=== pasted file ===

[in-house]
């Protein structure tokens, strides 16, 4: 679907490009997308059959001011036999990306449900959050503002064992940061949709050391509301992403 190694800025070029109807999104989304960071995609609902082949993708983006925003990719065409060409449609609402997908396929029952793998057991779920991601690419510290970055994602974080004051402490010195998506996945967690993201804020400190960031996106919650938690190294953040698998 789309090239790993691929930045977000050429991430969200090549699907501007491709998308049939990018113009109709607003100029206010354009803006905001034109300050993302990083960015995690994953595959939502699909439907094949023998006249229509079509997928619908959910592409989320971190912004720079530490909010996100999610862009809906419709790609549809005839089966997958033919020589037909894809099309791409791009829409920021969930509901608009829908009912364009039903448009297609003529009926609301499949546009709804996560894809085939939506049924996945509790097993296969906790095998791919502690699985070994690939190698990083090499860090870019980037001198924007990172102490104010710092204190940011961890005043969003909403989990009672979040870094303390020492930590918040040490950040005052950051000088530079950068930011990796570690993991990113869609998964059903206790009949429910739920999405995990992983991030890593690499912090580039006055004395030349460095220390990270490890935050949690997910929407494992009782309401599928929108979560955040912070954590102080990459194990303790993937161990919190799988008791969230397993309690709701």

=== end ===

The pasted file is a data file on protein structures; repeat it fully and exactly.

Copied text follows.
[in-house]
């Protein structure tokens, strides 16, 4: 679907490009997308059959001011036999990306449900959050503002064992940061949709050391509301992403 190694800025070029109807999104989304960071995609609902082949993708983006925003990719065409060409449609609402997908396929029952793998057991779920991601690419510290970055994602974080004051402490010195998506996945967690993201804020400190960031996106919650938690190294953040698998 789309090239790993691929930045977000050429991430969200090549699907501007491709998308049939990018113009109709607003100029206010354009803006905001034109300050993302990083960015995690994953595959939502699909439907094949023998006249229509079509997928619908959910592409989320971190912004720079530490909010996100999610862009809906419709790609549809005839089966997958033919020589037909894809099309791409791009829409920021969930509901608009829908009912364009039903448009297609003529009926609301499949546009709804996560894809085939939506049924996945509790097993296969906790095998791919502690699985070994690939190698990083090499860090870019980037001198924007990172102490104010710092204190940011961890005043969003909403989990009672979040870094303390020492930590918040040490950040005052950051000088530079950068930011990796570690993991990113869609998964059903206790009949429910739920999405995990992983991030890593690499912090580039006055004395030349460095220390990270490890935050949690997910929407494992009782309401599928929108979560955040912070954590102080990459194990303790993937161990919190799988008791969230397993309690709701």